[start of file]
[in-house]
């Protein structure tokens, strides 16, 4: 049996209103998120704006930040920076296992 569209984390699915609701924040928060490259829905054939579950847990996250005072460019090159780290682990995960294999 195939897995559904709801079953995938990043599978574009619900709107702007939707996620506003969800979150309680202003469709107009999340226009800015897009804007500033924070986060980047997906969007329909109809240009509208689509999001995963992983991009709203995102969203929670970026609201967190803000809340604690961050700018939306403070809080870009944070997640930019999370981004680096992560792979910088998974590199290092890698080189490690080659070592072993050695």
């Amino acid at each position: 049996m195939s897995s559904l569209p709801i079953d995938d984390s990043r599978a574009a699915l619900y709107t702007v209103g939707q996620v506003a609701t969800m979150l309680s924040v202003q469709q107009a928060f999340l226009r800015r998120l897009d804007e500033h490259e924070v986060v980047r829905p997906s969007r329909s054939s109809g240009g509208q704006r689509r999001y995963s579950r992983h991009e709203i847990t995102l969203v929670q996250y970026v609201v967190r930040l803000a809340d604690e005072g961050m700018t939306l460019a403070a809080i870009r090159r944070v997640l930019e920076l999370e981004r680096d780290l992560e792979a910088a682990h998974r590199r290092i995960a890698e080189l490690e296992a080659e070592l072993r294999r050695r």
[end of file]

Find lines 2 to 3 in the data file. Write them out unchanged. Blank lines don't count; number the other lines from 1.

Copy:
């Protein structure tokens, strides 16, 4: 049996209103998120704006930040920076296992 569209984390699915609701924040928060490259829905054939579950847990996250005072460019090159780290682990995960294999 195939897995559904709801079953995938990043599978574009619900709107702007939707996620506003969800979150309680202003469709107009999340226009800015897009804007500033924070986060980047997906969007329909109809240009509208689509999001995963992983991009709203995102969203929670970026609201967190803000809340604690961050700018939306403070809080870009944070997640930019999370981004680096992560792979910088998974590199290092890698080189490690080659070592072993050695």
């Amino acid at each position: 049996m195939s897995s559904l569209p709801i079953d995938d984390s990043r599978a574009a699915l619900y709107t702007v209103g939707q996620v506003a609701t969800m979150l309680s924040v202003q469709q107009a928060f999340l226009r800015r998120l897009d804007e500033h490259e924070v986060v980047r829905p997906s969007r329909s054939s109809g240009g509208q704006r689509r999001y995963s579950r992983h991009e709203i847990t995102l969203v929670q996250y970026v609201v967190r930040l803000a809340d604690e005072g961050m700018t939306l460019a403070a809080i870009r090159r944070v997640l930019e920076l999370e981004r680096d780290l992560e792979a910088a682990h998974r590199r290092i995960a890698e080189l490690e296992a080659e070592l072993r294999r050695r």